Convicted felon Paul Manafort had himself a willing defender amidst the Senate Republican Conference on Wednesday morning. That defense, however, has multiple legal experts rolling their eyes.
News broke late Tuesday that President Donald Trump‘s former 2016 campaign chair may have shared polling data with Russian political consultant Konstantin Kilimnik during the 2016 presidential election. Alarm bells immediately went off across the Beltway-Manhattan nexus and the word “collusion” re-entered the shared-if-fleeting media vocabulary at saturation levels once again.
U.S. Senator James Lankford (R-Okla.) was pressed on the apparent implications of the Manafort-Kilimnik relationship by CNN host John Berman on Wednesday.
“We just learned yesterday–because of a [sic] inadvertently unredacted court filing–that Paul Manafort, then the president’s campaign chair delivered Trump campaign polling to someone connected to Russian intelligence,” Berman noted.
The CNN host then asked, “Were you aware of that and does that contact between a Trump campaign official and Russian intelligence constitute a form of collusion?”
To which Lankford replied:
No, it doesn’t…this is an ongoing relationship that Paul Manafort had with Ukraine. He was a representative of Ukraine, worked for the Ukrainian government and was trying to be able to work for a peace proposal…he had Ukrainian clients, this was a Ukrainian client. This person also previously worked for the Russian military but so did most everybody in that. So, I don’t see this as a deliberate contact with the Russian government. This was a person that he had worked with for a decade-and-a-half at that point in Ukraine. And so we need to get the whole story on it because [the reporting] makes it sound like this was some secret back channel communication. If it was, this was some that Paul Manafort had known for a very long time and trusted.
Former FBI special agent Asha Rangappa, who is also a lawyer, was quick to raise her eyebrows at Lankford’s dismissal.
“So if you’re already a Russian asset, continuing to spy for them is not intentional?” she asked out loud on Twitter.
Law&Crime also reached out to several legal experts for their take on Lankford’s theory here.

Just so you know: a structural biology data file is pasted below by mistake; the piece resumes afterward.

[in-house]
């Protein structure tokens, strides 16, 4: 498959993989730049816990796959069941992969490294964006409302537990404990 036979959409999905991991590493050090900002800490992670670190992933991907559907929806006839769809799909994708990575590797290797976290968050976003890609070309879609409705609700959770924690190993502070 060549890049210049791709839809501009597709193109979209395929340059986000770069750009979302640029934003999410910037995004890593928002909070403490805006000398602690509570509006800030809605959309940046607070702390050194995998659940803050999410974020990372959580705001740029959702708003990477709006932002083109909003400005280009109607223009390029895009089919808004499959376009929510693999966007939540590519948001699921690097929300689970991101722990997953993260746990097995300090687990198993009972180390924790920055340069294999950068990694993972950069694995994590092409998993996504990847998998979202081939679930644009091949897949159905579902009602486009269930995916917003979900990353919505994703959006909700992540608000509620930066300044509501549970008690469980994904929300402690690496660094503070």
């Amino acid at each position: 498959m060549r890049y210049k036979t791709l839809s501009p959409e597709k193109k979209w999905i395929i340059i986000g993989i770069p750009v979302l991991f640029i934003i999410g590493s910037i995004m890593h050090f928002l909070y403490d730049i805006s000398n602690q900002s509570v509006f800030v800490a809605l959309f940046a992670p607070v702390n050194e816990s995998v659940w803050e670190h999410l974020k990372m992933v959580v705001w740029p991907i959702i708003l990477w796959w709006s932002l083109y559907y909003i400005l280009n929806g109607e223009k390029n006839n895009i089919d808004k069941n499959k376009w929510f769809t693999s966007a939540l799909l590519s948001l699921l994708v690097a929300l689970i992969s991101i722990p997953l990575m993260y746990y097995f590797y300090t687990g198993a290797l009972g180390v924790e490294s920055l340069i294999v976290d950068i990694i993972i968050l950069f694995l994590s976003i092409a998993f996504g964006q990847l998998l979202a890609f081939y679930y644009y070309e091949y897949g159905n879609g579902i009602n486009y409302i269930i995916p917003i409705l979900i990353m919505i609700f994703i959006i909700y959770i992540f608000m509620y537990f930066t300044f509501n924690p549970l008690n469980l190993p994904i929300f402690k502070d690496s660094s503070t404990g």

Julie Rendelman is a former prosecutor and currently a defense attorney working in New York City. She also presently serves as an analyst on the Law&Crime Network. Rendelman took both Manafort’s defense and Lankford to task over this latest episode.
“First, how in the world did Manafort’s attorneys miss these redactions?” she said. “In terms of Lankford’s comments, it seems a pretty poor argument to suggest that two people can’t collude with each other simply because they have a relationship. One would argue that one usually colludes with those they have a relationship with. Not the other way around.”
National security lawyer Bradley P. Moss was similarly dismissive of Lankford’s explanation.
“The Senator’s explanation defies logic and bears no relation to the facts,” Moss told Law&Crime. “Campaign polling data has nothing to do with a Ukrainian peace deal. The idea that one is related to the other is laughably stupid.”
Former Assistant U.S. Attorney and current Pace Law School distinguished criminal justice fellow Mimi Rocah also took aim at Lankford’s suggestion.
In an email she said:
That’s ridiculous. It’s like saying people can’t ever commit crimes together because they’re friends. And that’s certainly not the case. In fact, people often turn to people they know and trust to commit crimes. A prior relationship doesn’t determine the appropriateness of these interactions at these particular times which look and sound like collusion and possibly criminal conspiracy.
Law&Crime Network analyst and former prosecutor Bob Bianchi also offered his thoughts on Lankford’s defense.
“I generally respect this senator, but he is missing the point,” Bianchi told Law&Crime via email. “This Manafort connection explains many things. He was allowed to infiltrate a campaign and worked with a foreign adversarial government to influence our election by providing data and intelligence on at a minimum polling data. That data was used as electronic warfare to target American voters with misinformation and outright lies, not to mention to sow discord among us and undermine our faith in democracy.”
Bianchi, who currently works as a criminal defense attorney, went on to explain the new Manafort news in light of other Russia-related developments.
“It is hard for me to reconcile the senator mitigating this new Manafort data in the context of the Trump Tower meeting with another Russian operative,” Bianchi said, while also calling attention to the “RNC platform change that favors Russia,” the infamous Helsinki meeting and other apparently pro-Russia policies and postures staked out by the Trump administration.
“All of these data points make these new revelations about Manafort earth shattering to anyone being intellectually honest,” Bianchi concluded.
[image via screengrab/CNN]
Editor’s note: this story has been amended post-publication to include additional responses from legal experts.